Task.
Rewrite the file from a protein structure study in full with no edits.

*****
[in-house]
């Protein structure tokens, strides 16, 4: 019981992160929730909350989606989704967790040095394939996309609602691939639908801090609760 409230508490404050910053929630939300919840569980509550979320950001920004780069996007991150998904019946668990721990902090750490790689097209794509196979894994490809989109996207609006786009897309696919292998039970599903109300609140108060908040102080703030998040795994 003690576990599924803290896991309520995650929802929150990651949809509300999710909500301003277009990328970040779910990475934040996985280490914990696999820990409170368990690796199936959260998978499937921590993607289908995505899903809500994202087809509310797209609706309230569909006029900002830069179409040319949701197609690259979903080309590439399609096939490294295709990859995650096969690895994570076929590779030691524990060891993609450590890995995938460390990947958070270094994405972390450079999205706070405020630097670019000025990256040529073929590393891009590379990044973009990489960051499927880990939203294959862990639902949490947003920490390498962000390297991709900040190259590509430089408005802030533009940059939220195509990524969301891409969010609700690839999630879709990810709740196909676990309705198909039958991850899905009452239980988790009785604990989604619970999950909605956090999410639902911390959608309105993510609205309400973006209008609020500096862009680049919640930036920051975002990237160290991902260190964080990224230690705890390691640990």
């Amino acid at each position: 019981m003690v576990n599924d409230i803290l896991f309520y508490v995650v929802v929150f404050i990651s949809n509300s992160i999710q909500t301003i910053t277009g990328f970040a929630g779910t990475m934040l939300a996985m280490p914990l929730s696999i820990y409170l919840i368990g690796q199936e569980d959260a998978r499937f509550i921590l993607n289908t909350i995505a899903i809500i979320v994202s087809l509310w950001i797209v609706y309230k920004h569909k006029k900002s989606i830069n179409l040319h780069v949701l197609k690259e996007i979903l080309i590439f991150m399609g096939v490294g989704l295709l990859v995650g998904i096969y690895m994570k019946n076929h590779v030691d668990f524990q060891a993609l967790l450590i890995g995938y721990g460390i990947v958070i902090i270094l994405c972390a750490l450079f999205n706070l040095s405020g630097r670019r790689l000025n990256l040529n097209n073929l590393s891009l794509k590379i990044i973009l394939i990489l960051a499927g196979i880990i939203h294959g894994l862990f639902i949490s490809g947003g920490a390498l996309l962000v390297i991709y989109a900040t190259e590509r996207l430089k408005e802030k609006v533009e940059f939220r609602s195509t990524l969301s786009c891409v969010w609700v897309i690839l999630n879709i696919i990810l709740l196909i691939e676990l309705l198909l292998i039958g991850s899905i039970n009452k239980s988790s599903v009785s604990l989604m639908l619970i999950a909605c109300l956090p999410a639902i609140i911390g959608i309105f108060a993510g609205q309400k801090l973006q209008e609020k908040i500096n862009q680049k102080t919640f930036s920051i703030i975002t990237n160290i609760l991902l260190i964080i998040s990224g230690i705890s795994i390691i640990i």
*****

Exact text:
[in-house]
């Protein structure tokens, strides 16, 4: 019981992160929730909350989606989704967790040095394939996309609602691939639908801090609760 409230508490404050910053929630939300919840569980509550979320950001920004780069996007991150998904019946668990721990902090750490790689097209794509196979894994490809989109996207609006786009897309696919292998039970599903109300609140108060908040102080703030998040795994 003690576990599924803290896991309520995650929802929150990651949809509300999710909500301003277009990328970040779910990475934040996985280490914990696999820990409170368990690796199936959260998978499937921590993607289908995505899903809500994202087809509310797209609706309230569909006029900002830069179409040319949701197609690259979903080309590439399609096939490294295709990859995650096969690895994570076929590779030691524990060891993609450590890995995938460390990947958070270094994405972390450079999205706070405020630097670019000025990256040529073929590393891009590379990044973009990489960051499927880990939203294959862990639902949490947003920490390498962000390297991709900040190259590509430089408005802030533009940059939220195509990524969301891409969010609700690839999630879709990810709740196909676990309705198909039958991850899905009452239980988790009785604990989604619970999950909605956090999410639902911390959608309105993510609205309400973006209008609020500096862009680049919640930036920051975002990237160290991902260190964080990224230690705890390691640990």
């Amino acid at each position: 019981m003690v576990n599924d409230i803290l896991f309520y508490v995650v929802v929150f404050i990651s949809n509300s992160i999710q909500t301003i910053t277009g990328f970040a929630g779910t990475m934040l939300a996985m280490p914990l929730s696999i820990y409170l919840i368990g690796q199936e569980d959260a998978r499937f509550i921590l993607n289908t909350i995505a899903i809500i979320v994202s087809l509310w950001i797209v609706y309230k920004h569909k006029k900002s989606i830069n179409l040319h780069v949701l197609k690259e996007i979903l080309i590439f991150m399609g096939v490294g989704l295709l990859v995650g998904i096969y690895m994570k019946n076929h590779v030691d668990f524990q060891a993609l967790l450590i890995g995938y721990g460390i990947v958070i902090i270094l994405c972390a750490l450079f999205n706070l040095s405020g630097r670019r790689l000025n990256l040529n097209n073929l590393s891009l794509k590379i990044i973009l394939i990489l960051a499927g196979i880990i939203h294959g894994l862990f639902i949490s490809g947003g920490a390498l996309l962000v390297i991709y989109a900040t190259e590509r996207l430089k408005e802030k609006v533009e940059f939220r609602s195509t990524l969301s786009c891409v969010w609700v897309i690839l999630n879709i696919i990810l709740l196909i691939e676990l309705l198909l292998i039958g991850s899905i039970n009452k239980s988790s599903v009785s604990l989604m639908l619970i999950a909605c109300l956090p999410a639902i609140i911390g959608i309105f108060a993510g609205q309400k801090l973006q209008e609020k908040i500096n862009q680049k102080t919640f930036s920051i703030i975002t990237n160290i609760l991902l260190i964080i998040s990224g230690i705890s795994i390691i640990i």